Tuesday, September 04, 2007

Totter Potter, "ala" Govinda!

There's been a current in the air. I can hear far-off drum beats since morning. Any Indian knows that means a festival and definite excitement. Occasionally, loud, rowdy cheers waft in through my window although I cannot see the young boys (for that is what they sound like) who are so happy! Since noon, people have been going to their balconies and windows and peering down to see what's going on. A while back, some young boys and girls and uncle-auntys began to line the lane behind our house. I could tell something was about to happen.

This is Bombay, and today is Janmashtami. Need I say more by way of explanation?

Finally, a bunch of young men arrived in the lane and began chanting Goouuuuvindaaaa, Goouuupaaaalaaa, Goouuuuvindaaaa, Goouuupaaaalaaa. Then they began demanding water in this novel fashion:"V for water, V for water!"

Hmmm....anyway, this post isn't about the alphabet.

I had heard that the real show happens in more crowded, typically Maharashtrian areas. The boys who do the climbing and breaking are absolute pros, and I believe they are sometimes even insured against a fall resulting from a shaky human pyramid!
Still, I was rather excited to notice a pot strung up on a rope that went across the lane behind our house. So there was going to be action in that sleepy by-lane!!!
I wanted to see it all, properly. But I didn't want to run downstairs and risk missing the event. So I climbed shakily on to the kitchen counter for a better view as the youths assembled.

I needn't have worried. Since they were not pros, it took them a considerable while to get organised and manage the feat. Enough time for me to fetch my camera, even! Several permutations and combinations were attempted, and several falls were broken, just about.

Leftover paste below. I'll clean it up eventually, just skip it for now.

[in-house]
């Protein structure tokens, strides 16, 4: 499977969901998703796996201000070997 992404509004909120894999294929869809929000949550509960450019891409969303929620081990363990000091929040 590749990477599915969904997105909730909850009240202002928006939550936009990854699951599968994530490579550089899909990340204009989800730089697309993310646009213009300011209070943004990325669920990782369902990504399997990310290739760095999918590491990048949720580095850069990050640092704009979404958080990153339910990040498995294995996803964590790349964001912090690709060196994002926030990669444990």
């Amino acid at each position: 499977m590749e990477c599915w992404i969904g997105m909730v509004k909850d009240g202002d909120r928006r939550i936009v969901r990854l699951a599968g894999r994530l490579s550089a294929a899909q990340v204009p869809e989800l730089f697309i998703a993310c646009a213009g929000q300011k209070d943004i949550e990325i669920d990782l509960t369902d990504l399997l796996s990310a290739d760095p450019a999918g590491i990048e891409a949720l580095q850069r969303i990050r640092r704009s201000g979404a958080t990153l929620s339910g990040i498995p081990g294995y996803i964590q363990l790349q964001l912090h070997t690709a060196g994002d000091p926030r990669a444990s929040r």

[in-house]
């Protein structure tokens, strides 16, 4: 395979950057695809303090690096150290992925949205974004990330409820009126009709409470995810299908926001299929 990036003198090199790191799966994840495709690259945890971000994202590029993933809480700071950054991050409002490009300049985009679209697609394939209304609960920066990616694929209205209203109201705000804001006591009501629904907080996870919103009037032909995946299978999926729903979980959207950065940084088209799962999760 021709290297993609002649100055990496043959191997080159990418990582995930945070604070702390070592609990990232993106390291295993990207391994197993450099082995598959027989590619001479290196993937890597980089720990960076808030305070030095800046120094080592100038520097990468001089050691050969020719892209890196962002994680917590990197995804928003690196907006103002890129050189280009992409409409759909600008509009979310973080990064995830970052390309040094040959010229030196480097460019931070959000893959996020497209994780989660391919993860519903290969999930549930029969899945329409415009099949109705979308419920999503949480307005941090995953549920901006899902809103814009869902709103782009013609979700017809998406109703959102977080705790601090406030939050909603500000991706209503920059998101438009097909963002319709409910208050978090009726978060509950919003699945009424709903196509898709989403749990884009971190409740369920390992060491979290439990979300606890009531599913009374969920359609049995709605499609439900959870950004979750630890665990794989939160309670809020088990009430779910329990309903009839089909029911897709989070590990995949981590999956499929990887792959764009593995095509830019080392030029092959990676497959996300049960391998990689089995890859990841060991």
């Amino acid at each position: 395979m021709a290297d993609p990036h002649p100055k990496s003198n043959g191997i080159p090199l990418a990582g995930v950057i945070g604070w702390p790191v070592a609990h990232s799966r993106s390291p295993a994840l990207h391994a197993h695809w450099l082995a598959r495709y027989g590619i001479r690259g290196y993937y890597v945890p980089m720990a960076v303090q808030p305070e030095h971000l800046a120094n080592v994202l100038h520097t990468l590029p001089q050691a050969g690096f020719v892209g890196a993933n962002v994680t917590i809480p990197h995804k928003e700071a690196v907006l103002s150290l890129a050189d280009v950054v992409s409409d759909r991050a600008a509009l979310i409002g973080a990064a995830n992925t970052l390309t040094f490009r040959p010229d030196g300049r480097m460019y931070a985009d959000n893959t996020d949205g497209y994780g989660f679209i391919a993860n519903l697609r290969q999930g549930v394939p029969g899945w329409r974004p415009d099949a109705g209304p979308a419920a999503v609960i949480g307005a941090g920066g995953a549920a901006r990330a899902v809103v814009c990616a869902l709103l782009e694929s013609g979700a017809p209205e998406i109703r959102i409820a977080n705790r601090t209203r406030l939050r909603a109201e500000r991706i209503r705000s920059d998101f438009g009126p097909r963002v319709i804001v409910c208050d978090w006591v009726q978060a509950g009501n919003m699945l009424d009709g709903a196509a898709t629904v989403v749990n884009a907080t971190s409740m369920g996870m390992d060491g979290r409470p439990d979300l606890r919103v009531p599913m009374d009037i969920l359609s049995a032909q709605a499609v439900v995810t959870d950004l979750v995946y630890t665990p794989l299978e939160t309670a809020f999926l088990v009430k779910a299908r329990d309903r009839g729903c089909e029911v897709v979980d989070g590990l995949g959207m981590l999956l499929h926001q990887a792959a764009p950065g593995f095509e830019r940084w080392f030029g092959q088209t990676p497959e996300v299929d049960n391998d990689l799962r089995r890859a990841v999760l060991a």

As a thin group of spectators watched, a nimble-footed guy, who reminded me of Mowgli from The Jungle Book, darted up, using the others' elbows, thighs and shoulders as footrests, and in a swift move had reached the handi or pot suspended above him. He hung on to it for sometime, and then smashed it.

Bright red gulal came down in powdery gusts and streaked the team with scarlet. There were loud cheers, much clapping and everyone went home.

My little group of amateurs will certainly not make it to the news or to images of Mumbai on Janmashtami that will be splashed on newspapers tomorrow. I don't know if they got any money as a reward for their participation, as is the usual custom. But they seemed to enjoy themselves. And it is the spirit that counts. They lived Janmashtami for those few moments, and I got a window-seat to view it all from!


OrangeJammies said...

And thanks to you, I got to celebrate it as well! Because all I can hear from the bed I'm currently laid up on is loud cheers and passing trucks but I don't get to see any action. Thank you, girl!

anja said...

Thanks for the Janmashtami post it was a trip down memory lane, I used to get deliriously excited as a child watching the human pyramid and listening to the pounding drums...second only to the hypnotic sounds of the Ganesh Chaturthi processions...aaah I miss Bombay.

Anamika said...

OJ, Anja, you're welcome. Nice to know I could do some good reporting for people missing out on the action!

Tharini said...

You write so beautifully Ana. Just that little bit of introspection weaved in to a reality account. Very immaculate and pleasing.

Just a tidbit : Symbolism of the breaking of the pot in spiritual terms quoted from the article I had read...Our own worldliness, our mind full of ego, our own achievements, and our own ideals - we hang them high from a ceiling! So high that sometimes we don’t even want God to come and touch it! But when God is with His playmates He may decide to break the pot! He breaks the pot and then spills all that has filled our mind – our ego, our pride – He tramples on them and then He runs away.

Anamika said...

Tharini: I like that symbolism. And also, the pot is so fragile that we carry it and its contents mindful of breakage. But it is so easy to smash it out of our lives :)

Squiggles Mom said...

That's brought back beautiful memories of my time in BBY. Janmashtami was such an exciting time.... truckloads of buys keep going around trying to break matkas. Until then I thought it only happened in the movies!

Anamika said...

Squiggle's Mom: I know, even I had a very filmy concept of it in my head. Then reel life met real life!! (Don't I sound like HT City here!)